I am using this blog to explore the issue of capnography in the prehospital setting. Unlike with 12-Lead ECGs, you can't just go out and buy a book. The information on capnography is out there, but not that accessible. I want to use this site to gather that information into one place, as well as to post my own experiences.
I first heard about capnography at the JEMS conference in Philadelphia a few years ago. I took a one hour mini-class from a vendor. In one ear and out the other. I didn’t have capnography so it didn’t stick. Last year, we finally got capnography put on our Life Pack 12s. I learned how to put it on the ET tube, but the first couple codes I did, I completely forgot that I had it, then the next couple times I remembered about ten minutes into the code. Now, I keep an ET filter line in my airway kit, so it is starring at me when I unzip the kit.
The first code I used the End Tidal Monitoring on, I was alarmed that I didn’t get much of a wave form and that my capnography number was so low. (See Compressions). Later I did a call where the patient initailly looked so dead, I thought she was going to have rigor when I touched her, I popped the filter line on and was startled, after a few minutes of CPR, to suddenly see an End Tidal number of 35 (See A Blanket). A short time we got pulses back and then later the patient began breathing on her own. I have learned that capnography can be a predictor of rescuitation chances.
Most of all a good capnography wave insures that the tube is in the trachea where its supposed to be and not in the esophagus which would produce a flat line, immediately on the capnography wave form and eventually on the heart monitor as well if the tube is not moved to the right place.
In April 2006 I took a really good class on capnography, taught by Gary Childs of the Mercy Hospital Education Center.
Part of the class covered capnography for the non-intubated patient, which was the main reason I took the class. Instead of an attachment on an ET tube, a nasal cannula-like monitoring device was put on the patient. We were taught that the shape of the wave form changed depending on the problem. Asthmatics and COPDers had a characteristic shark fin shape, which indicated resistance to expiration.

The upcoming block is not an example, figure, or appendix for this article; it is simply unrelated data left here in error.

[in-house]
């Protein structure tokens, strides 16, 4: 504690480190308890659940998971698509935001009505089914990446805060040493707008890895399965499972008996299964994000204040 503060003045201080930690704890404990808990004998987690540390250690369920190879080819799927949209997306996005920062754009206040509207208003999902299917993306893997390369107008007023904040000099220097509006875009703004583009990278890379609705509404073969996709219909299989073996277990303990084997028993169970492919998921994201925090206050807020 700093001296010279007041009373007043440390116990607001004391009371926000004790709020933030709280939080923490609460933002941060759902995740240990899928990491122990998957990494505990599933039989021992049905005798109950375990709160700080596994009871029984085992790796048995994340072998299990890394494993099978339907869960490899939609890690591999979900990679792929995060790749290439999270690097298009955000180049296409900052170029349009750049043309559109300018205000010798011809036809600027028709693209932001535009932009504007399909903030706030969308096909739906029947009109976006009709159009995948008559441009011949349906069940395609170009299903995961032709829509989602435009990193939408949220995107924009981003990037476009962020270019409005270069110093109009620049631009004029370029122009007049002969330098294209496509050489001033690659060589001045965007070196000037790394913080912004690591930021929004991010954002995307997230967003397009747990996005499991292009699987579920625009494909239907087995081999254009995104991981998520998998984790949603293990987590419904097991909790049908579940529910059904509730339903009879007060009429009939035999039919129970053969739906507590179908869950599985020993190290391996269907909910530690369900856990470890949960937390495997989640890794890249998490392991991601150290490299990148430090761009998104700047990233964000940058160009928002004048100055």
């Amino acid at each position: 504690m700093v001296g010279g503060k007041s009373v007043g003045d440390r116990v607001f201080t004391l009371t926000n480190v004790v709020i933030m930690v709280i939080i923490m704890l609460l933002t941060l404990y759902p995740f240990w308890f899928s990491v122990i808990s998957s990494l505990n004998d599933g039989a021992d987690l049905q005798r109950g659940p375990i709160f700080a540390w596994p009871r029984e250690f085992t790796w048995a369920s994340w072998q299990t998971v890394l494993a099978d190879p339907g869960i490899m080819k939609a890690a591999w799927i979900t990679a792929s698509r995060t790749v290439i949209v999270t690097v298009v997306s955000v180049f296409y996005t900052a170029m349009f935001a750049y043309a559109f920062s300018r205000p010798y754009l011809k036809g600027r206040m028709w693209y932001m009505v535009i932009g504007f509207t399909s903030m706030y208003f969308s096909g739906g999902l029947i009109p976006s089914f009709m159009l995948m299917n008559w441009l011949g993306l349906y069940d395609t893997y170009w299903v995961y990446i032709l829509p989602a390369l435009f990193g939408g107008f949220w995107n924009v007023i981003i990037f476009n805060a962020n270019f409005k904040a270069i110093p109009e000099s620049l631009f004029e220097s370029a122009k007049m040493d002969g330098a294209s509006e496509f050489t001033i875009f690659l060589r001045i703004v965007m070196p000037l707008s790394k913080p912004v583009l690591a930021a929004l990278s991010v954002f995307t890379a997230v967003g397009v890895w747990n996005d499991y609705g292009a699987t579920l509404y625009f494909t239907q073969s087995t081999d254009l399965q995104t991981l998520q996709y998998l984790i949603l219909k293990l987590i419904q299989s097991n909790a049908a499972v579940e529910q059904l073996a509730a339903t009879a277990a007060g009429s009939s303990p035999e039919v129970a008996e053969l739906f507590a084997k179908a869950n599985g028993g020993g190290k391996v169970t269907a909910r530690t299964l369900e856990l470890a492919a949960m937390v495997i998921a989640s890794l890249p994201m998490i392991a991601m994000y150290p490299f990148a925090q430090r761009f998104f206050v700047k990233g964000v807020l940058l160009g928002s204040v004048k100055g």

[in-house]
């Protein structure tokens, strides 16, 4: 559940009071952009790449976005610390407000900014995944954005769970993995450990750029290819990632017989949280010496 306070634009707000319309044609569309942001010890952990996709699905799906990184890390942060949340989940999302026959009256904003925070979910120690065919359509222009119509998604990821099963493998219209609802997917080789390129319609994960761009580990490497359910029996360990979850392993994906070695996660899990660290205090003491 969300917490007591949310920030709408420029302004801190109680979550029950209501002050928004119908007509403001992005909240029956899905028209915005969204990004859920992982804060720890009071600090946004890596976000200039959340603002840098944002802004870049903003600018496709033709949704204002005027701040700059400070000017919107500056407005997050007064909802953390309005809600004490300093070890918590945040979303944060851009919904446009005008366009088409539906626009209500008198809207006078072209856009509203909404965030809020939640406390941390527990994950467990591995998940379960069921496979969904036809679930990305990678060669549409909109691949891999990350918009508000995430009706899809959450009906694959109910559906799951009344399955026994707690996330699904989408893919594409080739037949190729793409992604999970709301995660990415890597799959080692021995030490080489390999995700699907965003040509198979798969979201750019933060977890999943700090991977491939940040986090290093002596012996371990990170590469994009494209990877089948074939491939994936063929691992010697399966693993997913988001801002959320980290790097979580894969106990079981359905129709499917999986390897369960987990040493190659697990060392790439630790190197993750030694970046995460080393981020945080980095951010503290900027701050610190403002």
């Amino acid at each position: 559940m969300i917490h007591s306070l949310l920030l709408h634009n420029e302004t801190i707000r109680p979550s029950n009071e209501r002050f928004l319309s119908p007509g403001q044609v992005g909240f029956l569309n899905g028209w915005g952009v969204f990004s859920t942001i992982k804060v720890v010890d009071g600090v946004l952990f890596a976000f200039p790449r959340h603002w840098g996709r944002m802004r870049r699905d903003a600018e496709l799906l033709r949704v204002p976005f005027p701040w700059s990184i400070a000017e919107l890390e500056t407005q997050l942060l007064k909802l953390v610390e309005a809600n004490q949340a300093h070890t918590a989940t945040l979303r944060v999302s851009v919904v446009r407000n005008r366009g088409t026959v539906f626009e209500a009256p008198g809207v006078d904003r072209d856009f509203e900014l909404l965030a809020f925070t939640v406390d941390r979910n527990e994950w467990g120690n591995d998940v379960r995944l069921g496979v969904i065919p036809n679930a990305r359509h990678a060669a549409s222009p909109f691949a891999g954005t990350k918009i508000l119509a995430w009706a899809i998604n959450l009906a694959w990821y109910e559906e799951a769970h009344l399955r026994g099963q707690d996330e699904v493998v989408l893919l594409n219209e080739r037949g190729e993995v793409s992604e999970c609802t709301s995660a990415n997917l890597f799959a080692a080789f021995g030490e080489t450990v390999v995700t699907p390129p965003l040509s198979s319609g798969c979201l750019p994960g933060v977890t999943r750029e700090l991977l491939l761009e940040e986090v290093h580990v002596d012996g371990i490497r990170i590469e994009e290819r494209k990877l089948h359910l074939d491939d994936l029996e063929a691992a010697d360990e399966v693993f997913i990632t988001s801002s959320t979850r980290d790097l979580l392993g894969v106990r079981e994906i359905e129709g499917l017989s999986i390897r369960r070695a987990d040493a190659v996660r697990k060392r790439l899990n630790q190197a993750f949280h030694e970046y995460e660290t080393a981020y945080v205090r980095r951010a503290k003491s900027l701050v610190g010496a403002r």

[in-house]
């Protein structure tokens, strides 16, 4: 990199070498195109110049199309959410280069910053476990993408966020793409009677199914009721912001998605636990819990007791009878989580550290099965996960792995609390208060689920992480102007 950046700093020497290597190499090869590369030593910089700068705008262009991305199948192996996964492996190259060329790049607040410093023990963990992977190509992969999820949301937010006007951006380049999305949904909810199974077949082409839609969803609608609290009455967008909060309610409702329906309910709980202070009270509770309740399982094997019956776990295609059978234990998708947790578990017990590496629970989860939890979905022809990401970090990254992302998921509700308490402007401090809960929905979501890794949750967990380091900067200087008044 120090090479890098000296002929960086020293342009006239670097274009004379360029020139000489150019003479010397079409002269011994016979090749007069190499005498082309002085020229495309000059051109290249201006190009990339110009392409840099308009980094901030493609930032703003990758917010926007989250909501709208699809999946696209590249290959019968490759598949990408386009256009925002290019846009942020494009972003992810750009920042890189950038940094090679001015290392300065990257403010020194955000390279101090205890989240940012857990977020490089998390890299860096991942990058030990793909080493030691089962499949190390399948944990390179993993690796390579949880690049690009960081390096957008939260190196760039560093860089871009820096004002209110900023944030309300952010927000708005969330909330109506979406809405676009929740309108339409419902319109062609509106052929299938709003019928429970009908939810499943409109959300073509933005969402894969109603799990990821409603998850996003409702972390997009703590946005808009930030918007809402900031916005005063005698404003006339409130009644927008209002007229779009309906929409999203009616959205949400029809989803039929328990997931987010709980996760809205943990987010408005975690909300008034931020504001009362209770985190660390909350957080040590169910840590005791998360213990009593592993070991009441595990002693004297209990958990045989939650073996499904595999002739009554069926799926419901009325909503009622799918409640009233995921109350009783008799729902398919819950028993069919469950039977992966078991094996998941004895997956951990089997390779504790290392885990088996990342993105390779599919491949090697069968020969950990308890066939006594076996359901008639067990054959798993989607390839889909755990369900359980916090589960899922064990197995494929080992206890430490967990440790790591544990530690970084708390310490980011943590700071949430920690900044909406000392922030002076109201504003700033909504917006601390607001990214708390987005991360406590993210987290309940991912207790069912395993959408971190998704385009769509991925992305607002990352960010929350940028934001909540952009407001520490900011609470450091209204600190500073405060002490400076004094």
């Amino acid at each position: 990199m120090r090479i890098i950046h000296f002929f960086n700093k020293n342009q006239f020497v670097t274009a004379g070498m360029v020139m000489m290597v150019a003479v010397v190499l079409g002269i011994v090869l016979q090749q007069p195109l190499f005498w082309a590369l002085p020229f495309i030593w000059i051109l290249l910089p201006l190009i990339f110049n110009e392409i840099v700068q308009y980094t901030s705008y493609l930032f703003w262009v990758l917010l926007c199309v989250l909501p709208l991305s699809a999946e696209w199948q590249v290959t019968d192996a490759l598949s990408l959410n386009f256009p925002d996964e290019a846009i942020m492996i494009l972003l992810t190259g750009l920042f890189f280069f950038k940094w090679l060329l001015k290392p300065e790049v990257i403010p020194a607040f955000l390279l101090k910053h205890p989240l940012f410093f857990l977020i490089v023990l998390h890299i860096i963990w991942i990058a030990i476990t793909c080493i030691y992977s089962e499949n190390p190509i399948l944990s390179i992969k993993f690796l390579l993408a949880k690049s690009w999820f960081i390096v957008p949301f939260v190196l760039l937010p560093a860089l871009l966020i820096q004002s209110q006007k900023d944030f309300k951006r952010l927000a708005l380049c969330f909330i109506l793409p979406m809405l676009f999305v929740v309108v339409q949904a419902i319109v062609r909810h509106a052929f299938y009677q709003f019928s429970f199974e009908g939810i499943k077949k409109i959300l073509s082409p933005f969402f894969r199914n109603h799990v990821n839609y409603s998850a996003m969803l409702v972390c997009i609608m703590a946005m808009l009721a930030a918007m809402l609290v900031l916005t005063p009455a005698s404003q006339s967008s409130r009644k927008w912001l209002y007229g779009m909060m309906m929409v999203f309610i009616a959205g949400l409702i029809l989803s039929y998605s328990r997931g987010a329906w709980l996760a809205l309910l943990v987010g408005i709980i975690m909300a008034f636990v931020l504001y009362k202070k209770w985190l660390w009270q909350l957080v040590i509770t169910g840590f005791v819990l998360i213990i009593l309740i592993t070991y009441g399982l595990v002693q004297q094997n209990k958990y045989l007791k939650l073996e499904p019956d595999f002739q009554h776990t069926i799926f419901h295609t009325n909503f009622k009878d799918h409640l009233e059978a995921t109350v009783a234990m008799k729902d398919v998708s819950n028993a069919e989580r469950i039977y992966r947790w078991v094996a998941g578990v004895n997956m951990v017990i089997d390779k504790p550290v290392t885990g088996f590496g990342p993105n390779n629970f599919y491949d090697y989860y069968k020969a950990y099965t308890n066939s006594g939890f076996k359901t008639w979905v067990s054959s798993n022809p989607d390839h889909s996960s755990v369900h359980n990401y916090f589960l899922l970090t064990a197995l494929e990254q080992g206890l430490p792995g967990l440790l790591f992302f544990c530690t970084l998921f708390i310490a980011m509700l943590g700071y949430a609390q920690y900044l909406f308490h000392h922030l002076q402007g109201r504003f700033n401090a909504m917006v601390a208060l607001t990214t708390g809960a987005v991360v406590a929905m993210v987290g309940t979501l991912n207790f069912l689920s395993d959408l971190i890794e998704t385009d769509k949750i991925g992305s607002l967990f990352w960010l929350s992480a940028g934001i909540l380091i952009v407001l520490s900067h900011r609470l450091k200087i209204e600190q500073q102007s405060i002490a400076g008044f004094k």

I am hooked on using capnography now, and every time I use it, it seems I learn something new.
Here is the outline I am going to try to use for this blog
1. What's New?
A dated list of all new additions to the blog in recent days.
2. 10 Things Every Paramedic Should Know About Capnography
This is a document in-progress. I may at some point do a companion piece -- Another Ten Things Every Paramedic Should Know About Capnography, but that will have to wait until I learn another Ten Things.
3. Capnography News
The latest on capnography
4. Web Resources
The best capnography links on the web -- that I know about anyway.
5. Clinical Studies
I will try to summarize or at least list the Abstracts of the best studies on capnography in EMS.
6. Capnography: Clinical Issues: Text Book
I will provide my notes from the only up-to-date Capnography textbook currently available.
7. Case Studies
These will be interesting cases I have had.
8. Monthly Capnography Logs
A record on my daily use of capnography and what I am learning. I will archive this section every month.
Because I am still a novice at it, I don't claim that my interpretations will be 100% accurate. If I am wrong or off-base or you can add something to my understanding, please feel free to comment. Also, any links to other capnography sites would be appreciated.